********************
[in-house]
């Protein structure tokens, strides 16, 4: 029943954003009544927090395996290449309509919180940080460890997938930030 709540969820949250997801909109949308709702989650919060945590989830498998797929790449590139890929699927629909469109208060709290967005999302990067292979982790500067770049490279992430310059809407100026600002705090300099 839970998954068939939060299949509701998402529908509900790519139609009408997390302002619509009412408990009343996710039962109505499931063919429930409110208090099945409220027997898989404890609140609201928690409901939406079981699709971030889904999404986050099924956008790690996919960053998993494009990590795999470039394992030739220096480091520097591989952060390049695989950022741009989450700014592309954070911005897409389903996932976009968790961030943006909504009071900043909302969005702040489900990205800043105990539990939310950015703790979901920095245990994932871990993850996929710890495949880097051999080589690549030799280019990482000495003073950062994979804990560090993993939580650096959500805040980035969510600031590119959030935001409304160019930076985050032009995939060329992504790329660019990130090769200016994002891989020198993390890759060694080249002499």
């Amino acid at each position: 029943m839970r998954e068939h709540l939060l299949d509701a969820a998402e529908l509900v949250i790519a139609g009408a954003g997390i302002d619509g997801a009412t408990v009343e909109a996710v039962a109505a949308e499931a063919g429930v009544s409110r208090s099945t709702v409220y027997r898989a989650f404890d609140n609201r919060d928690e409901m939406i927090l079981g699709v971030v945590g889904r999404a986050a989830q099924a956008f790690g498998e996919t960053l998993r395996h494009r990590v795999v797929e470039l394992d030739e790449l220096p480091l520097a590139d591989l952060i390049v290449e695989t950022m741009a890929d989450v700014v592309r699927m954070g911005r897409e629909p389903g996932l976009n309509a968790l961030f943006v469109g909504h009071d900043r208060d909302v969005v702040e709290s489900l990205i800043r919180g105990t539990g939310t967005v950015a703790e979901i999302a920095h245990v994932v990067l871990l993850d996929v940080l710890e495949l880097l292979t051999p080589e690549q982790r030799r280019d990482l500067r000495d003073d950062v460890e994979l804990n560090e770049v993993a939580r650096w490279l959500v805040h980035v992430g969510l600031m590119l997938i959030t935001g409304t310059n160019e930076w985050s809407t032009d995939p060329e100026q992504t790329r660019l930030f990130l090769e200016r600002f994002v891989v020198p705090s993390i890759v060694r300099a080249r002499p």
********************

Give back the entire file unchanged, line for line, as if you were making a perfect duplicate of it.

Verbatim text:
[in-house]
């Protein structure tokens, strides 16, 4: 029943954003009544927090395996290449309509919180940080460890997938930030 709540969820949250997801909109949308709702989650919060945590989830498998797929790449590139890929699927629909469109208060709290967005999302990067292979982790500067770049490279992430310059809407100026600002705090300099 839970998954068939939060299949509701998402529908509900790519139609009408997390302002619509009412408990009343996710039962109505499931063919429930409110208090099945409220027997898989404890609140609201928690409901939406079981699709971030889904999404986050099924956008790690996919960053998993494009990590795999470039394992030739220096480091520097591989952060390049695989950022741009989450700014592309954070911005897409389903996932976009968790961030943006909504009071900043909302969005702040489900990205800043105990539990939310950015703790979901920095245990994932871990993850996929710890495949880097051999080589690549030799280019990482000495003073950062994979804990560090993993939580650096959500805040980035969510600031590119959030935001409304160019930076985050032009995939060329992504790329660019990130090769200016994002891989020198993390890759060694080249002499």
């Amino acid at each position: 029943m839970r998954e068939h709540l939060l299949d509701a969820a998402e529908l509900v949250i790519a139609g009408a954003g997390i302002d619509g997801a009412t408990v009343e909109a996710v039962a109505a949308e499931a063919g429930v009544s409110r208090s099945t709702v409220y027997r898989a989650f404890d609140n609201r919060d928690e409901m939406i927090l079981g699709v971030v945590g889904r999404a986050a989830q099924a956008f790690g498998e996919t960053l998993r395996h494009r990590v795999v797929e470039l394992d030739e790449l220096p480091l520097a590139d591989l952060i390049v290449e695989t950022m741009a890929d989450v700014v592309r699927m954070g911005r897409e629909p389903g996932l976009n309509a968790l961030f943006v469109g909504h009071d900043r208060d909302v969005v702040e709290s489900l990205i800043r919180g105990t539990g939310t967005v950015a703790e979901i999302a920095h245990v994932v990067l871990l993850d996929v940080l710890e495949l880097l292979t051999p080589e690549q982790r030799r280019d990482l500067r000495d003073d950062v460890e994979l804990n560090e770049v993993a939580r650096w490279l959500v805040h980035v992430g969510l600031m590119l997938i959030t935001g409304t310059n160019e930076w985050s809407t032009d995939p060329e100026q992504t790329r660019l930030f990130l090769e200016r600002f994002v891989v020198p705090s993390i890759v060694r300099a080249r002499p």